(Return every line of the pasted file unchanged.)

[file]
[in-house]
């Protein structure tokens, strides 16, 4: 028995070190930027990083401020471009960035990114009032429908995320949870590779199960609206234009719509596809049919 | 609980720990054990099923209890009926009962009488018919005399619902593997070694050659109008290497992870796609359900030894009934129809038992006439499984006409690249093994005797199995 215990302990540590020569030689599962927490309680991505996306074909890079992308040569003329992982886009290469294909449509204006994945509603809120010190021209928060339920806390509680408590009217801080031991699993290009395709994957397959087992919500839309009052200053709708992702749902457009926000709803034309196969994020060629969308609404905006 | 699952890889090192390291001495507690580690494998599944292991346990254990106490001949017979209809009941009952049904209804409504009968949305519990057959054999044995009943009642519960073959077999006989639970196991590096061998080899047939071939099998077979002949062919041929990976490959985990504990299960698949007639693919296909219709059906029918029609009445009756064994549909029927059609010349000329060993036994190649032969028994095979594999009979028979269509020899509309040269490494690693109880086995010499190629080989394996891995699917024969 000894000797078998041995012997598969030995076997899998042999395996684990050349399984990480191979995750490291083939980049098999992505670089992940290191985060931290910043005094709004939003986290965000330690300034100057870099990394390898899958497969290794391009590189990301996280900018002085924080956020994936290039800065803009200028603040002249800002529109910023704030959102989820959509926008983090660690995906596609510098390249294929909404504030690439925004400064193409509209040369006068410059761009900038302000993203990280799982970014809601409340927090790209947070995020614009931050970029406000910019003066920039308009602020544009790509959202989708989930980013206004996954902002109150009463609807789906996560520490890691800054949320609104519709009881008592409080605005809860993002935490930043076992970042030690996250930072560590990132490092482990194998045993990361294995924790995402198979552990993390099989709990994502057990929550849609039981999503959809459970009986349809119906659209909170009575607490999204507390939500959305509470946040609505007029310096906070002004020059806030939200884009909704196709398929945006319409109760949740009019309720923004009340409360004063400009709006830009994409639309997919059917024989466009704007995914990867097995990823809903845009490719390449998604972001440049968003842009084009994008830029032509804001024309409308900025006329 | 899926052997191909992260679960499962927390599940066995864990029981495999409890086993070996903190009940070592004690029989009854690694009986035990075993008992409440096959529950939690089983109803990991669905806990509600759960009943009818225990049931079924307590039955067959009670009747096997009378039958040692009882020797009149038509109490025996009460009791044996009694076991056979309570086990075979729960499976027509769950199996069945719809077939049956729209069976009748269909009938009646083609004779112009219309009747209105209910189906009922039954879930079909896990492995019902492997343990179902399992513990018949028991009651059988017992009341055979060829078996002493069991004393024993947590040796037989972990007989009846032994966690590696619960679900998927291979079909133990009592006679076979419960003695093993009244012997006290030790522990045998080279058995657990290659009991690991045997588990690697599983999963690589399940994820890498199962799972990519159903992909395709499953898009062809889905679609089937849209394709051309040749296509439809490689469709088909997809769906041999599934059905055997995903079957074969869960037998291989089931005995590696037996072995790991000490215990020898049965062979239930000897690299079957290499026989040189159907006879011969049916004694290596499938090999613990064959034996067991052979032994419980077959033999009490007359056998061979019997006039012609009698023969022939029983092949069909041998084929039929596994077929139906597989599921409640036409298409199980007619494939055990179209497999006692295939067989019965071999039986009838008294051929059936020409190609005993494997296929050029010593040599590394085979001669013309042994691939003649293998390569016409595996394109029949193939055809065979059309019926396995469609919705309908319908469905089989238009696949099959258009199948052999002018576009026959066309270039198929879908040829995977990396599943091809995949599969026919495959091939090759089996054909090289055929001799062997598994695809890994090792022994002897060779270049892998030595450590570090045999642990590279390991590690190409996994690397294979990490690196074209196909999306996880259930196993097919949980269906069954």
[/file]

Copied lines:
[in-house]
């Protein structure tokens, strides 16, 4: 028995070190930027990083401020471009960035990114009032429908995320949870590779199960609206234009719509596809049919 | 609980720990054990099923209890009926009962009488018919005399619902593997070694050659109008290497992870796609359900030894009934129809038992006439499984006409690249093994005797199995 215990302990540590020569030689599962927490309680991505996306074909890079992308040569003329992982886009290469294909449509204006994945509603809120010190021209928060339920806390509680408590009217801080031991699993290009395709994957397959087992919500839309009052200053709708992702749902457009926000709803034309196969994020060629969308609404905006 | 699952890889090192390291001495507690580690494998599944292991346990254990106490001949017979209809009941009952049904209804409504009968949305519990057959054999044995009943009642519960073959077999006989639970196991590096061998080899047939071939099998077979002949062919041929990976490959985990504990299960698949007639693919296909219709059906029918029609009445009756064994549909029927059609010349000329060993036994190649032969028994095979594999009979028979269509020899509309040269490494690693109880086995010499190629080989394996891995699917024969 000894000797078998041995012997598969030995076997899998042999395996684990050349399984990480191979995750490291083939980049098999992505670089992940290191985060931290910043005094709004939003986290965000330690300034100057870099990394390898899958497969290794391009590189990301996280900018002085924080956020994936290039800065803009200028603040002249800002529109910023704030959102989820959509926008983090660690995906596609510098390249294929909404504030690439925004400064193409509209040369006068410059761009900038302000993203990280799982970014809601409340927090790209947070995020614009931050970029406000910019003066920039308009602020544009790509959202989708989930980013206004996954902002109150009463609807789906996560520490890691800054949320609104519709009881008592409080605005809860993002935490930043076992970042030690996250930072560590990132490092482990194998045993990361294995924790995402198979552990993390099989709990994502057990929550849609039981999503959809459970009986349809119906659209909170009575607490999204507390939500959305509470946040609505007029310096906070002004020059806030939200884009909704196709398929945006319409109760949740009019309720923004009340409360004063400009709006830009994409639309997919059917024989466009704007995914990867097995990823809903845009490719390449998604972001440049968003842009084009994008830029032509804001024309409308900025006329 | 899926052997191909992260679960499962927390599940066995864990029981495999409890086993070996903190009940070592004690029989009854690694009986035990075993008992409440096959529950939690089983109803990991669905806990509600759960009943009818225990049931079924307590039955067959009670009747096997009378039958040692009882020797009149038509109490025996009460009791044996009694076991056979309570086990075979729960499976027509769950199996069945719809077939049956729209069976009748269909009938009646083609004779112009219309009747209105209910189906009922039954879930079909896990492995019902492997343990179902399992513990018949028991009651059988017992009341055979060829078996002493069991004393024993947590040796037989972990007989009846032994966690590696619960679900998927291979079909133990009592006679076979419960003695093993009244012997006290030790522990045998080279058995657990290659009991690991045997588990690697599983999963690589399940994820890498199962799972990519159903992909395709499953898009062809889905679609089937849209394709051309040749296509439809490689469709088909997809769906041999599934059905055997995903079957074969869960037998291989089931005995590696037996072995790991000490215990020898049965062979239930000897690299079957290499026989040189159907006879011969049916004694290596499938090999613990064959034996067991052979032994419980077959033999009490007359056998061979019997006039012609009698023969022939029983092949069909041998084929039929596994077929139906597989599921409640036409298409199980007619494939055990179209497999006692295939067989019965071999039986009838008294051929059936020409190609005993494997296929050029010593040599590394085979001669013309042994691939003649293998390569016409595996394109029949193939055809065979059309019926396995469609919705309908319908469905089989238009696949099959258009199948052999002018576009026959066309270039198929879908040829995977990396599943091809995949599969026919495959091939090759089996054909090289055929001799062997598994695809890994090792022994002897060779270049892998030595450590570090045999642990590279390991590690190409996994690397294979990490690196074209196909999306996880259930196993097919949980269906069954």